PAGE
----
Ronald G. Ross, "What Are Fact Models and Why Do You Need Them? (Part 2)," Business Rules Journal, Vol. 1, No. 7 (July 2000), URL:  http://www.BRCommunity.com/a2000/b008b.html

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Standard citation for this article:

citations icon
Kristen Seer , "Eight Steps to Crafting a Business Rule — Step 6: Say Something about the Subject (Subject + Verb + Object)" Business Rules Journal Vol. 13, No. 12, (Dec. 2012)
URL: http://www.brcommunity.com/a2012/b681.html

About our Contributor:

Kristen   Seer
Kristen Seer Senior Consultant, Business Rule Solutions, LLC

Kristen Seer is a Senior Consultant with Business Rule Solutions, LLC. She has worked as a business analyst in industries such as retail, pharmaceuticals, insurance, finance, energy and government.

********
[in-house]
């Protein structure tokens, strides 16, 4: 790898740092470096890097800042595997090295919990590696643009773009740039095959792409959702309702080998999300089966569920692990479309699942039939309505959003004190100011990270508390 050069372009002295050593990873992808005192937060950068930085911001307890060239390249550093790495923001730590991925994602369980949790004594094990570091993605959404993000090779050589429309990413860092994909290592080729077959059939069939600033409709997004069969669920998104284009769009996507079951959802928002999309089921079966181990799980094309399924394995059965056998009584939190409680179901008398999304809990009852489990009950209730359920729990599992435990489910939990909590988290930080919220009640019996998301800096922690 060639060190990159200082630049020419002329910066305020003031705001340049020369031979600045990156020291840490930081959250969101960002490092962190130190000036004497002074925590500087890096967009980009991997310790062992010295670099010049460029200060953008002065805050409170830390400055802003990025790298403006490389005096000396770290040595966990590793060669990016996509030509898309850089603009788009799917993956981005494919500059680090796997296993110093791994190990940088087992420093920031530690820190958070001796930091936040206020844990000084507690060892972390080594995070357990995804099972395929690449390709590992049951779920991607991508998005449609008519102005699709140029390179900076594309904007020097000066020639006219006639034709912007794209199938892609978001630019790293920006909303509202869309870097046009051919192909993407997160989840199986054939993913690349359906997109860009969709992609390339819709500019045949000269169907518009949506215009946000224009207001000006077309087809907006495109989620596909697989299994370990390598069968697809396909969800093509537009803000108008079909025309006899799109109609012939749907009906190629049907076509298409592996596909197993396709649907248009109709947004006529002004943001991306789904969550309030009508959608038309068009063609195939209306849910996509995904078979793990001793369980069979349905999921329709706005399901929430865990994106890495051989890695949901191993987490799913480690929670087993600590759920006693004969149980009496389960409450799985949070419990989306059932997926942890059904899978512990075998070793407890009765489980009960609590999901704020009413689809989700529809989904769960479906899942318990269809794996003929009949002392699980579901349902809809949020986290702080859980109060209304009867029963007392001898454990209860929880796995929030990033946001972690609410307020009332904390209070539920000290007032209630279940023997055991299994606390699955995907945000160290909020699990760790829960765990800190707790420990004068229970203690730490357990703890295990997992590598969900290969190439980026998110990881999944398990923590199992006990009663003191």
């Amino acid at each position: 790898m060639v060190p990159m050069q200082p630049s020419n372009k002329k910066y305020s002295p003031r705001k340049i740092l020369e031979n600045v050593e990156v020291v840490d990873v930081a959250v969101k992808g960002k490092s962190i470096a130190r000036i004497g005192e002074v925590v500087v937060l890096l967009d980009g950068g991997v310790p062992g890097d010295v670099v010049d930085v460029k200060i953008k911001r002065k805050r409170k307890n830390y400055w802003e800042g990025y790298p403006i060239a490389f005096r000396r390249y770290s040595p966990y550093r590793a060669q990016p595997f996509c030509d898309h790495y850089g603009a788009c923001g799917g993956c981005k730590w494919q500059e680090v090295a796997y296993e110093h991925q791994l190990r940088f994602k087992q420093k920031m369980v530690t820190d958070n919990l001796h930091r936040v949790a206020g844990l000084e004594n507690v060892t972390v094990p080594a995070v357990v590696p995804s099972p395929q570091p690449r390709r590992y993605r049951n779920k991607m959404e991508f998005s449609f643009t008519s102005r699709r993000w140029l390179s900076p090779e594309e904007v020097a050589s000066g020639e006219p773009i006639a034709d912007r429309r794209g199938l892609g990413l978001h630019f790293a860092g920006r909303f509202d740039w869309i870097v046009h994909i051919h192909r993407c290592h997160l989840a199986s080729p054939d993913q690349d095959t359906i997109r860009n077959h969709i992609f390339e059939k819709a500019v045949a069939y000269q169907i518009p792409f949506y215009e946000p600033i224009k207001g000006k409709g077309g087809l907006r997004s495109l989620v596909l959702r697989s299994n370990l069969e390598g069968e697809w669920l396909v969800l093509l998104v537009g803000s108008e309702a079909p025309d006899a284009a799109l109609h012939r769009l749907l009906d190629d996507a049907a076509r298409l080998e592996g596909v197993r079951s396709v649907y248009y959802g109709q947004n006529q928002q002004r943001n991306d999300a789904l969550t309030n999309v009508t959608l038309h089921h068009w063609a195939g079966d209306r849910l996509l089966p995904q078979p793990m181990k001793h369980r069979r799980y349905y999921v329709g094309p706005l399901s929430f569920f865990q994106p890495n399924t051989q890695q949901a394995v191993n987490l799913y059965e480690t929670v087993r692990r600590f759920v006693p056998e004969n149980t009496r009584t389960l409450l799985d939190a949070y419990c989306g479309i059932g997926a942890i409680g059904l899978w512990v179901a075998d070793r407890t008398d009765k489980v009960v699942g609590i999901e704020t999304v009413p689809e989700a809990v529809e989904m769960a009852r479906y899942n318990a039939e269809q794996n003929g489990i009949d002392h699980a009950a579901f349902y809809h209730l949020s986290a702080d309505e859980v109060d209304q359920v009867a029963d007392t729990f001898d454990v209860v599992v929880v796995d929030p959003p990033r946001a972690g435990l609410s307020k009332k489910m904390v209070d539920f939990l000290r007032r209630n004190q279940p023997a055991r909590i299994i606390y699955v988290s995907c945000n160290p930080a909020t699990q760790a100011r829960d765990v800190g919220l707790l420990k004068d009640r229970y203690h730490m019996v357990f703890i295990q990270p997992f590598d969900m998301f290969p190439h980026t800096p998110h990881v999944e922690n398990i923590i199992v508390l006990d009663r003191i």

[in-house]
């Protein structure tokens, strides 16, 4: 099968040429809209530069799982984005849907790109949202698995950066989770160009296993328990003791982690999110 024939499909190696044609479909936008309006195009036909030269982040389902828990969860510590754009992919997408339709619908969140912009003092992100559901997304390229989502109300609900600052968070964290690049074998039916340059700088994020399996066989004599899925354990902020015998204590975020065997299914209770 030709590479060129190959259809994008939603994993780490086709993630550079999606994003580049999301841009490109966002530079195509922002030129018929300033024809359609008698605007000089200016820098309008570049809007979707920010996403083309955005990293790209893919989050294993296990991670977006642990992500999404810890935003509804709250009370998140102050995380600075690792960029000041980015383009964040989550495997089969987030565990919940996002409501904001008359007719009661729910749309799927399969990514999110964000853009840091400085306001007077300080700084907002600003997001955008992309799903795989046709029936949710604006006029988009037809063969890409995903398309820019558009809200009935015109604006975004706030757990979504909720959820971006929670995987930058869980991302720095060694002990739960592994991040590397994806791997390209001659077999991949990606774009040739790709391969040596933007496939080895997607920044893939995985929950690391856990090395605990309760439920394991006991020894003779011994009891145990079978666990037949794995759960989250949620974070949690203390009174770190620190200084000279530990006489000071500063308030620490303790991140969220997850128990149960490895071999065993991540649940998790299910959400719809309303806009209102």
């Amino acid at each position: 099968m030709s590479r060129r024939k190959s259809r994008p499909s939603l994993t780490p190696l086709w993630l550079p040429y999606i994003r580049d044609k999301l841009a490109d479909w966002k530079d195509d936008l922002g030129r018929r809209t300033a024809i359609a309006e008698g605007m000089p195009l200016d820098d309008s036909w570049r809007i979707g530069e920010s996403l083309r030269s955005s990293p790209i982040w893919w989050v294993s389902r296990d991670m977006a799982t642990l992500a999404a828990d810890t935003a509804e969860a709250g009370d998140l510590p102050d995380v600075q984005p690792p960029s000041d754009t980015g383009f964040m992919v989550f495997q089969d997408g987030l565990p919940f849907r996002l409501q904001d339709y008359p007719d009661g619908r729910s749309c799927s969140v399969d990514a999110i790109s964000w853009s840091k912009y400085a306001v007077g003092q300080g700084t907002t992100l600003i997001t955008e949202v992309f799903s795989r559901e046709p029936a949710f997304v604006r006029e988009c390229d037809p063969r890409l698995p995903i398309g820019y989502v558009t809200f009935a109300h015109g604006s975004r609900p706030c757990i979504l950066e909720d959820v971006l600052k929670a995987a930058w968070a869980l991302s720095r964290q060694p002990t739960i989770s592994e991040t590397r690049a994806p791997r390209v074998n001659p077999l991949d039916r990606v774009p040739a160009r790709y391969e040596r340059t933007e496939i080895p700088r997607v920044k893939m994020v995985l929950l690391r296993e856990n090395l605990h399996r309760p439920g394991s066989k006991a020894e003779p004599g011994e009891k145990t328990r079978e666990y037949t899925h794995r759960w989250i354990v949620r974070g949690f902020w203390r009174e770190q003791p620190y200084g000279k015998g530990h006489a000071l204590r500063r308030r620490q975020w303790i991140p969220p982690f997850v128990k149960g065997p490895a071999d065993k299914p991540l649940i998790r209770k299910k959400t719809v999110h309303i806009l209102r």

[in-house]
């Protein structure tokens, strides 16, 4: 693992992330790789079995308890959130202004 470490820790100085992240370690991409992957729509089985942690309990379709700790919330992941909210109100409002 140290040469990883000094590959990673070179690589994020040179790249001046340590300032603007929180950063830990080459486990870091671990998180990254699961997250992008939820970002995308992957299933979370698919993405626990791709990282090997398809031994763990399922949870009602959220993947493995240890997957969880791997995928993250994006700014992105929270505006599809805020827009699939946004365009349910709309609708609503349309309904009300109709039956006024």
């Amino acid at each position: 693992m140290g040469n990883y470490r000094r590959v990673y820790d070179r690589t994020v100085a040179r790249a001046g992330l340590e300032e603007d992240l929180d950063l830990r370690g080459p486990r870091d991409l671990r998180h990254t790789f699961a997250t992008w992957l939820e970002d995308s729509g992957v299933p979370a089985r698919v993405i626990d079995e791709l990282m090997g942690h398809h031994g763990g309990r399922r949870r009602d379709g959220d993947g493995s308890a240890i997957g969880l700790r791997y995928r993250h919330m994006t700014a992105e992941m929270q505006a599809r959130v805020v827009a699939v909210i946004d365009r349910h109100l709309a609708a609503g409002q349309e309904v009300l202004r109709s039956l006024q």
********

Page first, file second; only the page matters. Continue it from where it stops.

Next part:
Her practice focuses on helping clients introduce the business rules approach, including setting up centers of excellence, conducting training in the IPSpeakā„¢ Business Rules Methodology, mentoring business analysts, facilitating sessions to capture business rules, harvesting rules from source documents, redesigning business processes, and analyzing decisions.

Her thirty-year career has encompassed roles as business analyst, rule analyst, data analyst, and project manager. Kristen is a regular speaker at the annual Building Business Capability conference (www.buildingbusinesscapability.com) and has written several articles published in the Business Rule Journal (www.brcommunity.com).